There is something very special about seeing a garden in person after decades of reading about it in books and magazines. Such was the case with my visit to Great Dixter last month.
I recently led a group to tour some of the finest gardens in England. Over the course of 11 days, we visited Sissinghurst Castle Garden, Hidcote, Kew Gardens and Waterperry Gardens, just to name a few. As much as I enjoyed all of the other gardens, it was Great Dixter that had an emotional impact on me. Maybe it was just the fact that I was finally standing in front of that iconic house and exuberant garden.
To clarify, Great Dixter is both a house and a garden. Located in Northiam, East Sussex, the house is actually a blend of three houses, with the original being a mid-15th-century timbered building. In 1910, a 16th-century house was moved to the site and, in 1912, additional construction finally married the two homes.
Many gardeners have heard of Great Dixter because of its most famous resident, Christopher Lloyd. His father purchased the house in 1910. Christopher was the youngest of six children. He and his mother, Daisy, both shared a lifelong passion for gardening.
Christopher Lloyd lived from 1921 to 2006 and spent the majority of his life at Great Dixter. He was well-known as a writer but was often considered to be very controversial, especially with his landscape design techniques that involved combinations of diverse colors in his flower beds.
After a private tour of the house, our tour group was turned loose to explore the gardens. They completely lived up to my expectations.
The gardens, which are concentrated around the house, include a sunken garden, walled garden, topiary lawn, long border, an exotic garden and a vegetable garden.
Wandering through all of these areas was an adventure because one never knew what would be around the corner or through an opening in the many clipped yew hedges. I almost wanted to run with abandon from one area to the next because I felt giddy about being at Great Dixter. Fortunately, my desire to savor every square inch led to a very memorable visit.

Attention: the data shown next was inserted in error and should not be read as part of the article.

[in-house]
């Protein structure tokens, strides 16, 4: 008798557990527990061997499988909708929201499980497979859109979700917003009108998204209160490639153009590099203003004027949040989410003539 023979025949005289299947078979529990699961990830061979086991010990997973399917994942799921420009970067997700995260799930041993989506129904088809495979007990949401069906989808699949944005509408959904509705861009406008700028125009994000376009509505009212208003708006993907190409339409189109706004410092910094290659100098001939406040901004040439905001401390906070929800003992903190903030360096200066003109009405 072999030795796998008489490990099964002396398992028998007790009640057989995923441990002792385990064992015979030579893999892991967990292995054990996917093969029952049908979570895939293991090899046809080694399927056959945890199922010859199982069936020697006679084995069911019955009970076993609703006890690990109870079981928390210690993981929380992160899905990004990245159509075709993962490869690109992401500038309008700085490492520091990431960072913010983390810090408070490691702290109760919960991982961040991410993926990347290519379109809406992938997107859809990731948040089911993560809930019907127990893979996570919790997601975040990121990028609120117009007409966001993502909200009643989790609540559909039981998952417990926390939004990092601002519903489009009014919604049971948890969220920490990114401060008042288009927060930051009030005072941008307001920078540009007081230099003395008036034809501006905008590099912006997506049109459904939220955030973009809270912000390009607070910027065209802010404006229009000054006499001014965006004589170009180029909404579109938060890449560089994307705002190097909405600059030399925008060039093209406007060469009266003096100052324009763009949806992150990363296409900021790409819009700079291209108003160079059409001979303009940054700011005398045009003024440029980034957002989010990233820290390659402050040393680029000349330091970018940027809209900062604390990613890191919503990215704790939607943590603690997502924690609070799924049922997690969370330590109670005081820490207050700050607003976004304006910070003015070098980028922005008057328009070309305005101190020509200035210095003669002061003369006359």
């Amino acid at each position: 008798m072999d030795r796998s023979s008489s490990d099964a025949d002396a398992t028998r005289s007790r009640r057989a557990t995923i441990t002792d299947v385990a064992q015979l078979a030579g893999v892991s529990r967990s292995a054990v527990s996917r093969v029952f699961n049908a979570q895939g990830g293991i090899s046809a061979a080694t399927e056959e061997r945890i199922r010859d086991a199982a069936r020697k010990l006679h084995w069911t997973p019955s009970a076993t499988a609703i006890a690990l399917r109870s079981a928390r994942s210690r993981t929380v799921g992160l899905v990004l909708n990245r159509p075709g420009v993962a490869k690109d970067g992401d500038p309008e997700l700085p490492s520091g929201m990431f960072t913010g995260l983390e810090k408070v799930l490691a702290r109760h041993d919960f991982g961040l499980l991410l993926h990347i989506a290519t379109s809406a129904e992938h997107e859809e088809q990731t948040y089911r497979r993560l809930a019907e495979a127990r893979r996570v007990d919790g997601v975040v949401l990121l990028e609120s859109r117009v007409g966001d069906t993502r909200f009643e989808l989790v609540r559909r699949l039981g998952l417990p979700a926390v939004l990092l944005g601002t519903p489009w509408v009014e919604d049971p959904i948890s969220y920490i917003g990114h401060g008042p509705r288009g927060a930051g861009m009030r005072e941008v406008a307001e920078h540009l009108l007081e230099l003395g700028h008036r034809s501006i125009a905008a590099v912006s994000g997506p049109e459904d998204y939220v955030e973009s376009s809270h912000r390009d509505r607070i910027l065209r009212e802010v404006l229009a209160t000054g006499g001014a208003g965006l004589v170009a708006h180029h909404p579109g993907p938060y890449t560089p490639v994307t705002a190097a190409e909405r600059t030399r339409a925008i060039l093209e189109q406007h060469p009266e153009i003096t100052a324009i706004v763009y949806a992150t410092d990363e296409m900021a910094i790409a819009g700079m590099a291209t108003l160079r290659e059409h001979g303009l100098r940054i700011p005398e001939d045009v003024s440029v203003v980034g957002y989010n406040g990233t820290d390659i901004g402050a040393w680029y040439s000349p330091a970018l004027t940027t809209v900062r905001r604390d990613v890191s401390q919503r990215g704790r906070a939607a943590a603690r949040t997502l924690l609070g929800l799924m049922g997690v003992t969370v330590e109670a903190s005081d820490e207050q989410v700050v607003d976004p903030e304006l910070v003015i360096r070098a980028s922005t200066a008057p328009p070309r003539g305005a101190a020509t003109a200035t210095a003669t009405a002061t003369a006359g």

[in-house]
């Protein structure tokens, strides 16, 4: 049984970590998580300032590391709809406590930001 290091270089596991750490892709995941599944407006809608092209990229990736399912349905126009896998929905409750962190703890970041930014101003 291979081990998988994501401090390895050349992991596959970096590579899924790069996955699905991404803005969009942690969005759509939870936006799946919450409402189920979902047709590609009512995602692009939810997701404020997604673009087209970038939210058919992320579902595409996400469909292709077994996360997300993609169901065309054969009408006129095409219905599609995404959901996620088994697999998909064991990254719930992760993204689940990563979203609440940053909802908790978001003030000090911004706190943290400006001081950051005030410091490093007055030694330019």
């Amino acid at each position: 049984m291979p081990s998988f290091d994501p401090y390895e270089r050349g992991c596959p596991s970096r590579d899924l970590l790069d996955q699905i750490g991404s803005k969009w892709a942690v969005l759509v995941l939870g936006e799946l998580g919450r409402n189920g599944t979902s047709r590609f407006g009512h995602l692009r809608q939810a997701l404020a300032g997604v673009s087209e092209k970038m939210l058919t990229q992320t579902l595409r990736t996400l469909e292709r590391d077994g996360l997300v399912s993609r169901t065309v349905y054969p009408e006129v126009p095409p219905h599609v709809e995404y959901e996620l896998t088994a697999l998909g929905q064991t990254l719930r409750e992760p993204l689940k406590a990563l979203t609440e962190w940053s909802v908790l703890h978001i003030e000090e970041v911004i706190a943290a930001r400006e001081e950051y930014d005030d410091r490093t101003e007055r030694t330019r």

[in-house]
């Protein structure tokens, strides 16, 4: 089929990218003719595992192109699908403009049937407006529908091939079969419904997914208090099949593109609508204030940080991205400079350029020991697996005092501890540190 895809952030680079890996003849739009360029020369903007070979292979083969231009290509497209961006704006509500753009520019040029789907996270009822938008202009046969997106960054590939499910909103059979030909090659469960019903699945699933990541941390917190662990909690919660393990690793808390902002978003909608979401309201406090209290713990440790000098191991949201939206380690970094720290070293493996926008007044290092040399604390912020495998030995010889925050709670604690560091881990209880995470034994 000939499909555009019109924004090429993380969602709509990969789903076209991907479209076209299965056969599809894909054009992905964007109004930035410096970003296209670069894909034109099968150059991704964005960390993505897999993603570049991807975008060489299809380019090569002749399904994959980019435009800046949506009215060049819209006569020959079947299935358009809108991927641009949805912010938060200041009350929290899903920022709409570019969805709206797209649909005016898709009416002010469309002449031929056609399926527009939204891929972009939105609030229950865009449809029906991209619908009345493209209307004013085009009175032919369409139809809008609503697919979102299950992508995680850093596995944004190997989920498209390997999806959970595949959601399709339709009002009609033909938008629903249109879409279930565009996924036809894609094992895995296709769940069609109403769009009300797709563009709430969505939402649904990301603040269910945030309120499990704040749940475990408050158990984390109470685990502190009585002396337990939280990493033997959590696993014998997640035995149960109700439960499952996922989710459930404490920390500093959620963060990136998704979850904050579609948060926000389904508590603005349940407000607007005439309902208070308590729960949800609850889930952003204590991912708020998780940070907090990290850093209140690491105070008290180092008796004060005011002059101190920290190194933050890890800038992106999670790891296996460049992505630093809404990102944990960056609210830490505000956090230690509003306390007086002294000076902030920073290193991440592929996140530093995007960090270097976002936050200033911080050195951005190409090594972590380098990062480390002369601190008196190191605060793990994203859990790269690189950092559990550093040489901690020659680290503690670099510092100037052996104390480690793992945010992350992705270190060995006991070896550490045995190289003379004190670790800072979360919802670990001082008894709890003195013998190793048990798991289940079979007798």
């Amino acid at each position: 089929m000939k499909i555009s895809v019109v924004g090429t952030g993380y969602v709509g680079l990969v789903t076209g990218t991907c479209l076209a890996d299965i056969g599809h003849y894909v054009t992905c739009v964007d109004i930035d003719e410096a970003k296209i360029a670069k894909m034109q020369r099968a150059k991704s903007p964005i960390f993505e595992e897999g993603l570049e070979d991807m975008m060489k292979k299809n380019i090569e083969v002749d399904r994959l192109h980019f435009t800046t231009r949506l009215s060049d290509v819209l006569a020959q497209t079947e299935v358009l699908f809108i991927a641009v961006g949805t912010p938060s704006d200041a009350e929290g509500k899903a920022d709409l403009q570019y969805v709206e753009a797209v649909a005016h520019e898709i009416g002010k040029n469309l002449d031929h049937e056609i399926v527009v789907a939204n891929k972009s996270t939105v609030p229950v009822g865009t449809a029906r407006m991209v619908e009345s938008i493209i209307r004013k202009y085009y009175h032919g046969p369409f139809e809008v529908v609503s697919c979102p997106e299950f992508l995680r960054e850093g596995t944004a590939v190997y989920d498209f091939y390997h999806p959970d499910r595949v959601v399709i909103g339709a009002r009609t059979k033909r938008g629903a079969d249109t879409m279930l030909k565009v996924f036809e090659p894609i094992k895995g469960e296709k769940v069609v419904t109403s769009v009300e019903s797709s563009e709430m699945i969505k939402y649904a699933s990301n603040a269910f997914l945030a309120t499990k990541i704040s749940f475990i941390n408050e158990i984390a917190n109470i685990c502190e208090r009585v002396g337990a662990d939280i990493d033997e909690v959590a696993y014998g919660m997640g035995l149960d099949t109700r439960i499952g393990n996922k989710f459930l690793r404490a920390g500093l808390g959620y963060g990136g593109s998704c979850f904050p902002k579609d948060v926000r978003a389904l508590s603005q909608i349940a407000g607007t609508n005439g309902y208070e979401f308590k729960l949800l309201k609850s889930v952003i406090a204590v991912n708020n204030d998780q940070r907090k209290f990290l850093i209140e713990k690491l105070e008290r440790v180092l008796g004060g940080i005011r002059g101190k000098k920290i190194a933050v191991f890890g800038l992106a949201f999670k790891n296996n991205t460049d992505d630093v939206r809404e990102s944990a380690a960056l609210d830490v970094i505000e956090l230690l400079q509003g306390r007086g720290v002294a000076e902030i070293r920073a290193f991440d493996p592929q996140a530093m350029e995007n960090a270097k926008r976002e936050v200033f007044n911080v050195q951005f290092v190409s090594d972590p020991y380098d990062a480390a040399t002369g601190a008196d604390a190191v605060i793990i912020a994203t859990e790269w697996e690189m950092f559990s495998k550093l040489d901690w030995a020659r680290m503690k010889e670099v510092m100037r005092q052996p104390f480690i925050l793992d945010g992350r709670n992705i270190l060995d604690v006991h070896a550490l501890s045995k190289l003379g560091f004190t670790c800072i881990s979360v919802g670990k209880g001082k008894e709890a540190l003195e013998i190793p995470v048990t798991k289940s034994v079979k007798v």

My tour group and I fell in love with the eye-popping red Ladybird poppies gracing many of the beds. Other fantastic flowers that I’m certain have been added to our future shopping lists include Purple Sensation alliums, bicolor lupines, dame’s rocket (Hesperis matronalis), hardy Jerusalem sage (Phlomis russeliana), single white tree peonies, and meadow rue (Thalictrum).
In addition to a wonderful shop for purchasing garden-related items to bring back home, there was also a nursery filled with a mix of familiar plants and many plant cultivars I’d never seen before. Each of us is to be commended for resisting the temptation of trying to sneak plants back home – something the U.S. Customs officers would most definitely frown upon.
All in all, our visit to Great Dixter brought the garden alive for those of us who had only heard of it before. It is a must-see garden for any English gardens tour itinerary.
Susan Mulvihill is co-author, with Pat Munts, of “Northwest Gardener’s Handbook.” Contact her at Susan@susansinthegarden.com. Watch this week’s “Everyone Can Grow A Garden” video youtube.com/c/susansinthegarden.
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